The next chapter is the innovative contribution of Buchvarov’s book, which presents the results of the structural and correlative analyses. The former explores the data set in respect of the three main components of the grave complex – grave feature, skeletal remains and grave goods. Eight pairs of interrelation patterns were discussed: grave location within the site/territorial distribution; grave location within the site/chronological distribution; age/territorial distribution; age/chronological distribution; position (skeletal remains)/territorial distribution; position (skeletal remains)/chronological distribution; orientation (skeletal remains)/territorial distribution; four types of grave goods (artefacts, animal bones/shells, un-worked stones, red ochre)/chronological distribution. The first interrelation type showed a dominance of graves placed between dwellings in North East Bulgaria and was interpreted as a result of uneven investigations, while the second interrelation revealed a complex tendency of shifting grave location from settlement periphery and dwelling space to inter-dwelling space throughout the Neolithic. The commonest grave feature was the ordinary pit but there were three cases of burials in vessels and two in stone-lined pits. The pattern of dominance of young individuals (infants, children, teenagers) in Thrace and South East Bulgaria contrasted strongly with their complete absence in the Sofia Basin and the equal distribution of young and mature individuals in the remaining areas was seen as a bias in the context of the available data set. However, young individuals were the prevailing age group in both the Early and the Late Neolithic. A trend of decreasing numbers of graves from the Early to the Late Neolithic was also observed. Age differentiation was successful with 92% of the data set. The sex of only 33 individuals could be distinguished, among which there were 18 females and 15 males. In more than 70% of the cases with known body position, the deceased were crouched on one side (28 on left, 23 on right, 13 unknown). This type of body position, together with crouched on back (8) and on the stomach (2), was distributed over the whole study area. The other two types of body positions – sitting (2) and extended (2) – are distributed only in Thrace and South West Bulgaria. The last and very interesting is the group of disarticulated skeletal remains. It consists of the bones of at least 30 individuals from eight sites. Only six of them were accepted as intentional secondary burials of human body parts. Despite the reduced number of Neolithic graves, a tendency towards extended inhumation can be observed. All types of body orientation were relatively evenly distributed in the whole study area during the Early and Late Neolithic. The commonest type of grave goods is pottery, represented in nine cases, followed by five cases of ornament deposition. Flint and polished stone tools are found in four cases each, while there are single cases of the deposition of a bone tool and a fired clay pintadera. Bones from aurochs, cattle, goat/sheep, wild and domestic pig are each found only in one grave. In two other cases, single cattle bones were deposited. Shells are found in five graves, four of which belong to young individuals. There are three cases with un-worked stone deposition, which is also the number of graves with red ochre. The four types of grave goods are found as a single deposition, as well as different combination of all four. More often there are combinations of different groups of artefacts rather than a combination of artifacts on one hand, and un-worked stones, animal bones and red ochre on the other hand. There is a significant decrease of grave goods during the Late Neolithic, when artefact deposition was found in only five cases and animal bone deposition only in one case. The total percent of graves with grave goods during the Early Neolithic was 32%, while during the Late Neolithic only 14%. In 57% of the infant burials, there were grave goods, which is in contrast with the other groups - 33% adult males, 27% children, 21% adult females and 12.5% teenagers.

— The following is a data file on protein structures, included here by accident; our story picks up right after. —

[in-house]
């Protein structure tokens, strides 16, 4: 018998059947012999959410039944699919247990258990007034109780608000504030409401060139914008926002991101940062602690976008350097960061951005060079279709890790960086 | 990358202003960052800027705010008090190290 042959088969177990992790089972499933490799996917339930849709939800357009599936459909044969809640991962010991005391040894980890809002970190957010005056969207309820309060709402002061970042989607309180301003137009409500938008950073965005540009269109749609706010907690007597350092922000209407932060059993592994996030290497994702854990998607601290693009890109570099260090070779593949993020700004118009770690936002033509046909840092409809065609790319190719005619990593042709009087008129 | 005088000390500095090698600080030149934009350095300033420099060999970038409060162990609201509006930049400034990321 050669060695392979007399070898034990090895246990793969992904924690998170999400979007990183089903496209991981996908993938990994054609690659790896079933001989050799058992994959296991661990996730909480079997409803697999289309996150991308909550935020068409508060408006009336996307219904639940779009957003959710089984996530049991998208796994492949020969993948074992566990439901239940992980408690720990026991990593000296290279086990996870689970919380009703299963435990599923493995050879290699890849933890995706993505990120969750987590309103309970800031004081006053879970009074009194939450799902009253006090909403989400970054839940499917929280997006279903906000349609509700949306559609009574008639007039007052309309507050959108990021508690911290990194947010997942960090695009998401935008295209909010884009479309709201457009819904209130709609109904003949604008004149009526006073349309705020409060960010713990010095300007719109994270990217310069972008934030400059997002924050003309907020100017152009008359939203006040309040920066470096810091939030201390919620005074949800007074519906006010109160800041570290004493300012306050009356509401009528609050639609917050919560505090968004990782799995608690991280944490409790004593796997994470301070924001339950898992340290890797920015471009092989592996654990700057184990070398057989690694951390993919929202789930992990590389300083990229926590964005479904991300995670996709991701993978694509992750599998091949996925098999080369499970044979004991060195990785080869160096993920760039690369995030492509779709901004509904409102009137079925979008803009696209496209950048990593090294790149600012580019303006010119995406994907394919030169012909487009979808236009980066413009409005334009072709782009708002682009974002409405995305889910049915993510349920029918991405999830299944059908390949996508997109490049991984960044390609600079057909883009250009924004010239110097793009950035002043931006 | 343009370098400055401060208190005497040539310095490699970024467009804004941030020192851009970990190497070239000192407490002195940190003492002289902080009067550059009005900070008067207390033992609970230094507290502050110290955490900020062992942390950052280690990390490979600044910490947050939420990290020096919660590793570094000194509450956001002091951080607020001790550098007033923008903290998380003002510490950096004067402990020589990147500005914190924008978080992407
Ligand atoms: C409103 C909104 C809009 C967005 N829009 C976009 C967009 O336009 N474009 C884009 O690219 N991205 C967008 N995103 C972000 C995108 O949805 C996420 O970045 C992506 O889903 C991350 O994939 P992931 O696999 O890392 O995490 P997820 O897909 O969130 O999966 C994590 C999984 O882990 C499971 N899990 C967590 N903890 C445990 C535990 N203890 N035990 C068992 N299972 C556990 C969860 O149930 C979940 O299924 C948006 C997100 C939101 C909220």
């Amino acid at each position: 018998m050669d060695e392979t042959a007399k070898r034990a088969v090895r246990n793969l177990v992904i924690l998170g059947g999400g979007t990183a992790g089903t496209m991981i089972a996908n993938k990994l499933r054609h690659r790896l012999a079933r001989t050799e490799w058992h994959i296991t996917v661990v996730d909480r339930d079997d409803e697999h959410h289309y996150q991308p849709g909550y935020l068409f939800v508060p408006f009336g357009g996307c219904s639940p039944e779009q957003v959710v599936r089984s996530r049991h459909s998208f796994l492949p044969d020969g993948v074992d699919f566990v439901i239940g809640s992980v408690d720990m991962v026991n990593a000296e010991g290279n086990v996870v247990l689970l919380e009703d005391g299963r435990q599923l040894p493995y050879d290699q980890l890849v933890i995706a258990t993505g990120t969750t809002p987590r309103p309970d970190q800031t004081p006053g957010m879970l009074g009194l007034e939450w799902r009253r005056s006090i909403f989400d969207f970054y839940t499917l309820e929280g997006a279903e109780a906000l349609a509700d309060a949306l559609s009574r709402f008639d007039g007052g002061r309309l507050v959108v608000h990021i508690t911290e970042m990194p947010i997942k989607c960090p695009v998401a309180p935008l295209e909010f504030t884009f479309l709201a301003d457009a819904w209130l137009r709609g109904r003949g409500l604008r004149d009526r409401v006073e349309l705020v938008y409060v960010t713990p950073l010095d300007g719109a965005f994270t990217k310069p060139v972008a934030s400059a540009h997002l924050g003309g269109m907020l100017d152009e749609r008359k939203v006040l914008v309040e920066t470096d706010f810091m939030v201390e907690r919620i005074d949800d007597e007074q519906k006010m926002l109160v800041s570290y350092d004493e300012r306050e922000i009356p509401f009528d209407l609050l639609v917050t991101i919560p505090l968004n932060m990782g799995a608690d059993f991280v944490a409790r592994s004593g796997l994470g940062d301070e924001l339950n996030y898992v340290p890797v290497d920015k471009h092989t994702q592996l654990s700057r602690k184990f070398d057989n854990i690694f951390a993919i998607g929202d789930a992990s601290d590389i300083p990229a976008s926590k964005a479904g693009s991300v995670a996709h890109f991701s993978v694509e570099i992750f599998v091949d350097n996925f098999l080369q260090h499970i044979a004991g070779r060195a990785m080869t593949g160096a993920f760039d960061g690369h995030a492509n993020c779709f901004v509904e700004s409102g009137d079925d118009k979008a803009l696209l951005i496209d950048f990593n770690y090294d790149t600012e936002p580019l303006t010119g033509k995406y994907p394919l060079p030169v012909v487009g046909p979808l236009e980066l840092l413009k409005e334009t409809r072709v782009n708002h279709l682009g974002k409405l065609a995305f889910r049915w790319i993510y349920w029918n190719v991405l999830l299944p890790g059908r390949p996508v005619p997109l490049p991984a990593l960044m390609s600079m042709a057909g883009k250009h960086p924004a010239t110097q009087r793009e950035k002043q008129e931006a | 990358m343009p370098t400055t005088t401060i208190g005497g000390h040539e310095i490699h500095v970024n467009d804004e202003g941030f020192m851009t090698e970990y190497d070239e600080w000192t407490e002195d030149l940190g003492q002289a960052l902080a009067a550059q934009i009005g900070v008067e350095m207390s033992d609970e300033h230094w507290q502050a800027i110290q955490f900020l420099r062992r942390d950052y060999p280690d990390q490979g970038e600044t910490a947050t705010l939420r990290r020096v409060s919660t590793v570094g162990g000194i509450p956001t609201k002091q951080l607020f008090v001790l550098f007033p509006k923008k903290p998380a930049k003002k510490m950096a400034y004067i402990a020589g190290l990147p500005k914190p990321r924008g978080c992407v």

The correlative analysis consists of six types of interrelation: sex-age/grave location; sex-age/type of grave goods; body position/presence or absence of grave goods; body position/ sex-age; orientation of contracted/extended skeletons/sex-age; body position/orientation of contracted/extended skeletons. The results show a clear pattern of young individuals buried in the dwelling and inter-dwelling space, mature males buried on the periphery of the site and mature females buried in the inter-dwelling space. However, there were some regional particularities in this pattern. Most of the graves in the data set have no inventory and only the children’s group has all types of grave goods. The infants group lacks animal bones, while this is the only type represented in the teenagers’ group. Both groups of adult males and females have artifacts in their graves. In addition, there is animal bone deposition in the former group and un-worked stone deposition in the latter group. As a general trend, the percentage of graves with grave goods in the large groups of young individuals and adult individuals is one and the same – 29%. The prevailing number of graves without inventory correlates with the dominant position of contracted inhumation to form the largest group of graves without grave goods. Three other body positions, however, are equally present in both groups of graves with and without grave goods – contracted on back (4), sitting (1) and extended (1). The only burial with the body contracted on the stomach has no inventory, while, there is grave goods deposition in three cases of disarticulated bones. The majority of disarticulated bones belong to children and adult males, while babies and mature females are not represented at all. Disarticulated deposition is the dominant pattern in the children’s group and especially the adult males’ group. In children’s group contracted burials on the left side closely follow the dominant position.